The First Day
You see him for the first time on the subway, a book in his hand. A massive one. The cover is muted, but you see the title: Magic Mountain. Then you look at the man. Not huge, not muscular, but fit, reasonably so (too fit means he spends more time at the gym than in his chair reading). Your heart pounds. This is the man for you. The only problem is getting him to notice you. So you sit beside him and say, “Ein einfacher junger Mensch reiste im Hochsommer von Hamburg. Is that how it begins?” He looks at you at last. You ask if he drinks tea.
You see him across the table, and he hasn’t stopped talking, except to listen to you. The waiter has to stand there until he finishes that run-on sentence about Ulysses and lemon soap, then yours about the self-parody in the second half. Over dessert, you’re mocking East Lynne together. Too improbable. But wasn’t that nearly all of Dickens?
It’s your surprise for him, also your test: Nixon in China at the Met. Will he cringe? When he sees the tickets, his eyes fill with tears. You think how lucky you are.
Third through Twentieth Date
You see each other every night. Readings. Films. Symphonies. Chamber works. Theater (experimental Chekhov!). Indian food in a bus shelter, eaten with straws because that was all you had in your purse. Riding the subway past both your stops because you can’t stop talking, until it feels like you’re both in Waiting for Godot. Finally, you suggest that he get off with you. The next morning, you suggest that he shouldn’t leave this time.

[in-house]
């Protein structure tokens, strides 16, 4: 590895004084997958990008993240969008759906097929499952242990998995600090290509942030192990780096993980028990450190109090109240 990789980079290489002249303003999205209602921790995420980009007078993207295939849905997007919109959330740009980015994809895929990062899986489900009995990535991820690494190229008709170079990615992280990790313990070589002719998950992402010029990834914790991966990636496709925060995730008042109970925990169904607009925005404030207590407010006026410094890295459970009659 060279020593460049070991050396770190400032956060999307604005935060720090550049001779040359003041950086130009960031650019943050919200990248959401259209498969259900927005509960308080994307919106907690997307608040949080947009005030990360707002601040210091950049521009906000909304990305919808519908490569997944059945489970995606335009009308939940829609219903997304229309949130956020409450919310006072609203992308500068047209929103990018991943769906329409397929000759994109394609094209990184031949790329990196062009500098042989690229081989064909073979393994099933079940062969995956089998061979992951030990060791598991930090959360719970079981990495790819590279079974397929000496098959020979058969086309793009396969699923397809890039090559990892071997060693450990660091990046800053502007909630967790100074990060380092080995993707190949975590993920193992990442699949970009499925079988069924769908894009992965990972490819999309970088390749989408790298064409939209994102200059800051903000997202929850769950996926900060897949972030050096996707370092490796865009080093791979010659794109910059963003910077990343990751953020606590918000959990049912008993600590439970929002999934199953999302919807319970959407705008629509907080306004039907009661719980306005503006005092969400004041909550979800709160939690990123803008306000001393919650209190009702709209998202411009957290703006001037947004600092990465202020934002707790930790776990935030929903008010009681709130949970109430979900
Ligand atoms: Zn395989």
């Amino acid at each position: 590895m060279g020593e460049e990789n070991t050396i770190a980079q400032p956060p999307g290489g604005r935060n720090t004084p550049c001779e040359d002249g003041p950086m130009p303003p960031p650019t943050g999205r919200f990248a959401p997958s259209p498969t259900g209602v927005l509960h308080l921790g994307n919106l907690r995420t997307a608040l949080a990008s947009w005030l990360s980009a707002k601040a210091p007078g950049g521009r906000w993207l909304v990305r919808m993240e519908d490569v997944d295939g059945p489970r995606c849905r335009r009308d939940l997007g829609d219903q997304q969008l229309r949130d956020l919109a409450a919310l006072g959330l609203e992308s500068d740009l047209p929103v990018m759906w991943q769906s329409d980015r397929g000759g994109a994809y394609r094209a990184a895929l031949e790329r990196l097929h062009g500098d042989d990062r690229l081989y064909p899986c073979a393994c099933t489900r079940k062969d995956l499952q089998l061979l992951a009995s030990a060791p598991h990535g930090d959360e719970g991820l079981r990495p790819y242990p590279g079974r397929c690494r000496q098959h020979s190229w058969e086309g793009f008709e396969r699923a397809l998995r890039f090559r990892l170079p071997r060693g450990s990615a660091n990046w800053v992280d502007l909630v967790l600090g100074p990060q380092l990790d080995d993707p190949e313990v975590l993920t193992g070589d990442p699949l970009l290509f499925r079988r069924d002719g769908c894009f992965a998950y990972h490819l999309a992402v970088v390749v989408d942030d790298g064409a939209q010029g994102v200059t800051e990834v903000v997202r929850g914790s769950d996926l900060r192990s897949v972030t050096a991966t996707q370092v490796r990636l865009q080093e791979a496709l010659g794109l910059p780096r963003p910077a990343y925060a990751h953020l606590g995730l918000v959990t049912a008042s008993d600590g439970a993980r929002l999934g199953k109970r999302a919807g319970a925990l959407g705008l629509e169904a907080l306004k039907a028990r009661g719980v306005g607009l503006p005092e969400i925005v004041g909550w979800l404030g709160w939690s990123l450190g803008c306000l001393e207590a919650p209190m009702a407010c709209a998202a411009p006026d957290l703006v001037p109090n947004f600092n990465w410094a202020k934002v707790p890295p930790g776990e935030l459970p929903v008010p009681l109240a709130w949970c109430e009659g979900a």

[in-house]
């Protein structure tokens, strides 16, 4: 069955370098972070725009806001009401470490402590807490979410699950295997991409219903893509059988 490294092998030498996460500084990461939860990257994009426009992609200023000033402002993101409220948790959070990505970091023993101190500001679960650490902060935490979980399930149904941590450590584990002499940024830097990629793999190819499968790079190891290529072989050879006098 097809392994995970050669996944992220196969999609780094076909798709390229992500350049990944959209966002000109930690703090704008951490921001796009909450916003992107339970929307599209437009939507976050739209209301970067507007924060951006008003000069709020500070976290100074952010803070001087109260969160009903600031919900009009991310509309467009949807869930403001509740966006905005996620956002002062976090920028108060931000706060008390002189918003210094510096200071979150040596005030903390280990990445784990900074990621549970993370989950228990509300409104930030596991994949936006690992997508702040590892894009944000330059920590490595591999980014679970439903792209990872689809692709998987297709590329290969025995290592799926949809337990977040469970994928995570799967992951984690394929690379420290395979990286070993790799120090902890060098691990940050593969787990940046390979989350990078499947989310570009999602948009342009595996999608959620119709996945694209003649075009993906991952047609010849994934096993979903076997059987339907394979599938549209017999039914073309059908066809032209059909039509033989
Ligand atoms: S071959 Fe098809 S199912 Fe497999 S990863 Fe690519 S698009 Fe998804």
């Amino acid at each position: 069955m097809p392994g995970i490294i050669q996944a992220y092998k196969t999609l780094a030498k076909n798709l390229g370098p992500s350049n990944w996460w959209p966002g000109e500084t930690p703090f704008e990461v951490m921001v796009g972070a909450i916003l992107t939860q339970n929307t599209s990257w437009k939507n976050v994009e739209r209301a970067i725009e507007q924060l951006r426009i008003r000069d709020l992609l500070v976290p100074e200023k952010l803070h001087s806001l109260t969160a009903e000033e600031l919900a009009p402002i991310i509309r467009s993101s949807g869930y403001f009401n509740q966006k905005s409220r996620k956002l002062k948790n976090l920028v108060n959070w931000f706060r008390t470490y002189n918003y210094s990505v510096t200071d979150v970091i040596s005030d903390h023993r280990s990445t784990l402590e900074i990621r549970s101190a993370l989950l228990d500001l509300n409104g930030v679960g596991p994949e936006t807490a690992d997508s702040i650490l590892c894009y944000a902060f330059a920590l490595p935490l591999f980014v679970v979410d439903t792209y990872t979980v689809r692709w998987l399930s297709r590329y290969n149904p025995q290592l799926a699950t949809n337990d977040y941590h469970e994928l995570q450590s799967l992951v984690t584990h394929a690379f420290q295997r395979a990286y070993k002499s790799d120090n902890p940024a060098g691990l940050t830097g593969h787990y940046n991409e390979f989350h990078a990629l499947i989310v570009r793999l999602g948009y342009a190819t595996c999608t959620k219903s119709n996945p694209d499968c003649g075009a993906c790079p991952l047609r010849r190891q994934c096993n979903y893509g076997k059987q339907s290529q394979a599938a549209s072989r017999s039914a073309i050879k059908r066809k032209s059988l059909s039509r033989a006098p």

One morning you both wake up from odd dreams—you of hiking with Italo Calvino in a desert, without any water, feeling the thirst tear deeply at your throat as you ask question after question about the meaning of life, and all that Calvino does is nod; him of cycling with Kafka and Trotsky in a madcap race to infinite repetitions of Ballet of the Unhatched Chicks from Pictures at the Exhibition. You both say—at the same time—that you want to spend the rest of your lives together.
Your wedding favor is a bookmark. Your invitation is covered with quotes from Madame Bovary and Jude the Obscure too faded for anyone to read. The service is filled with allusions and poems that no one present understands, not even either of you, at least entirely. And that, you both know, is as it should be; you have a shared lifetime to devote to pages to figure it all out.